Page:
Legal Battle Expected After Oakland Coal Decision
The council of the U.S. city of Oakland voted unanimously to bar shipments of coal through a proposed marine terminal on Monday, setting the stage for a legal battle.
The prospect of train cars carrying millions of tons of coal mined in Utah through Oakland before heading to Asian markets has inflamed passions in the city.
Opponents argue the potential emission of coal dust will harm health and exacerbate climate change. Hundreds of people protested at Oakland City Hall (Oscar Grant Plaza) to call for “No Coal – No Compromise” on the Saturday afternoon before the vote.
Dr Heather Kuiper, a member of the Public Health Advisory Panel that has released a report warning of health and safety dangers of the coal plan, says, “As public health professionals, our evidence-based determination is that the most effective way to protect Oakland’s residents, in particular in West Oakland, from the hazards introduced by the transport, storage and handling of coal is to prohibit these activities. We could not find evidence that the proposed mitigation measures would effectively protect Oakland’s residents. To the contrary our investigation suggests the possibility that these very measures may introduce new hazards into the city.”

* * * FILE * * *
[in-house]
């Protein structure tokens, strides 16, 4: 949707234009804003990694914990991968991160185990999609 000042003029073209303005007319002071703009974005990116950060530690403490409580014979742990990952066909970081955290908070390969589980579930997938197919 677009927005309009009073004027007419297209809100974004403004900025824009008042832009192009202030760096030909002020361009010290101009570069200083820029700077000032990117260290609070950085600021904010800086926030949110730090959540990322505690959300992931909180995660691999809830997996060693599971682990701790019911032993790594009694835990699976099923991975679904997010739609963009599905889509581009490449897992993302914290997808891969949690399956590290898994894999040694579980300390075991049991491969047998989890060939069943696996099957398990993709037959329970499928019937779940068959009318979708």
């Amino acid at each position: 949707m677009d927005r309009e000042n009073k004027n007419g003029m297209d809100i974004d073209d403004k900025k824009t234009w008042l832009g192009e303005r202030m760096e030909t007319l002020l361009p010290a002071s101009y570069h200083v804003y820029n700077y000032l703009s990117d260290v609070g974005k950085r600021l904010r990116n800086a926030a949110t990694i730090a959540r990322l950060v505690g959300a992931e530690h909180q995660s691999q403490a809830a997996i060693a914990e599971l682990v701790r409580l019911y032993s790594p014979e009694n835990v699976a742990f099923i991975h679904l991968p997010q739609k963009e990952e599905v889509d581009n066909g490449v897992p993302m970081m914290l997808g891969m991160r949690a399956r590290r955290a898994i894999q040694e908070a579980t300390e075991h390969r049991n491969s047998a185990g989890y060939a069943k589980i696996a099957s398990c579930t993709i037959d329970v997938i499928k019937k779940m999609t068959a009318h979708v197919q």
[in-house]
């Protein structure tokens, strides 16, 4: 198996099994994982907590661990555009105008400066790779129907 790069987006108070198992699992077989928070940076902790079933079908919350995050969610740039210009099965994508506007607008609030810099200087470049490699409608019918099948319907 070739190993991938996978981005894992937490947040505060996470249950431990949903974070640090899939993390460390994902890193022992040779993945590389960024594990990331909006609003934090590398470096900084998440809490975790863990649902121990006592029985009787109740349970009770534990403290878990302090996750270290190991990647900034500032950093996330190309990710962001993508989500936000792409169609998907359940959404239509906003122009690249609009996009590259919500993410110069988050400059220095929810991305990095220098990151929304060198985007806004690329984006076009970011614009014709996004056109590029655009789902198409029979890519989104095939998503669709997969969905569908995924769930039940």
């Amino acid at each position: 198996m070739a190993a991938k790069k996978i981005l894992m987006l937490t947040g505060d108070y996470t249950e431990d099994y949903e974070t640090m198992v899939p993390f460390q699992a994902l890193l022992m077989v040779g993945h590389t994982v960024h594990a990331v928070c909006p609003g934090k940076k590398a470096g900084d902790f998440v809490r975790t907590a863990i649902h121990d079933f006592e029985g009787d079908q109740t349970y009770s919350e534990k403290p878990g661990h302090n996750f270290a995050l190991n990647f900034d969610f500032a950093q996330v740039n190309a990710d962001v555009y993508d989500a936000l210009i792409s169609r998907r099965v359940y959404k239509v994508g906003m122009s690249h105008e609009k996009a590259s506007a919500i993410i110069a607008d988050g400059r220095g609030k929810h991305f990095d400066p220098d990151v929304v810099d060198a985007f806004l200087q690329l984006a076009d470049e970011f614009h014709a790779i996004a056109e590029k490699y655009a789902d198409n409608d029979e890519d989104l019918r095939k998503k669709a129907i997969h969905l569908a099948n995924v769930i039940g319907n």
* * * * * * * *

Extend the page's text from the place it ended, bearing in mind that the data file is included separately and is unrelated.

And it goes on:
The investigation states that coal trains would significantly increase concentrations of fine particulate matter (PM2.5) in the local community due to emissions of both coal dust and diesel exhaust. It also states that coal dust typically contains toxics such as mercury, lead, arsenic, cadmium and crystalline silica. These substances are a health risk if inhaled or ingested, and are known to cause cancer, fetal defects and neurological damage, even at very low doses.
Proponents say the proposed coal plans would provide good jobs in an impoverished area. Jerry Bridges, president of Terminal Logistics Solutions, said banning a legal commodity like coal sends the wrong signal about Oakland.
"This type of regulation is not necessary, it kills jobs, and it does not protect the image of our city as being open for business and growth," he told the council.
"Oaklanders know it's a false choice to say we have to pick between jobs and this community's health and safety," Oakland Mayor Libby Schaaf, a leading opponent to the shipments, said before the vote.
A lawsuit is expected from businesses associated with shipping the coal and petroleum coke through the terminal.
Environmental groups in 2015 sued to stop construction of the terminal, which is proposed for a former U.S. Army base.